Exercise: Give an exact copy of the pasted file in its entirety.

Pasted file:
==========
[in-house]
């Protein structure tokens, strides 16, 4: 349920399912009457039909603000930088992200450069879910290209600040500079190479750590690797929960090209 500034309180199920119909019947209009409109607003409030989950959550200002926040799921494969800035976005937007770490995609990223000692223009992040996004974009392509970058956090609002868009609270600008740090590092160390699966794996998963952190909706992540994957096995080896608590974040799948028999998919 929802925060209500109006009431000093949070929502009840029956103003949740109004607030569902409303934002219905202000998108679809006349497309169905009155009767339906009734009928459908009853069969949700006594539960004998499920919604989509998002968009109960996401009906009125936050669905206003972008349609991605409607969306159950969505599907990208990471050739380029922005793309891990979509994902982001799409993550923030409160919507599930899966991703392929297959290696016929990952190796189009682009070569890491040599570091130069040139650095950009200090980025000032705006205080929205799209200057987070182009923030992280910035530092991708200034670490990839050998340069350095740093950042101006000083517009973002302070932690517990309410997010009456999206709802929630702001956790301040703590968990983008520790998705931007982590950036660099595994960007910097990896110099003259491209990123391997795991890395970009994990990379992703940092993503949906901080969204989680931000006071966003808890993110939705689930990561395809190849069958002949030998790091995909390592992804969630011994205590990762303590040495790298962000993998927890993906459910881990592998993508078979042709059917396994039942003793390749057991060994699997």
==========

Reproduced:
[in-house]
């Protein structure tokens, strides 16, 4: 349920399912009457039909603000930088992200450069879910290209600040500079190479750590690797929960090209 500034309180199920119909019947209009409109607003409030989950959550200002926040799921494969800035976005937007770490995609990223000692223009992040996004974009392509970058956090609002868009609270600008740090590092160390699966794996998963952190909706992540994957096995080896608590974040799948028999998919 929802925060209500109006009431000093949070929502009840029956103003949740109004607030569902409303934002219905202000998108679809006349497309169905009155009767339906009734009928459908009853069969949700006594539960004998499920919604989509998002968009109960996401009906009125936050669905206003972008349609991605409607969306159950969505599907990208990471050739380029922005793309891990979509994902982001799409993550923030409160919507599930899966991703392929297959290696016929990952190796189009682009070569890491040599570091130069040139650095950009200090980025000032705006205080929205799209200057987070182009923030992280910035530092991708200034670490990839050998340069350095740093950042101006000083517009973002302070932690517990309410997010009456999206709802929630702001956790301040703590968990983008520790998705931007982590950036660099595994960007910097990896110099003259491209990123391997795991890395970009994990990379992703940092993503949906901080969204989680931000006071966003808890993110939705689930990561395809190849069958002949030998790091995909390592992804969630011994205590990762303590040495790298962000993998927890993906459910881990592998993508078979042709059917396994039942003793390749057991060994699997």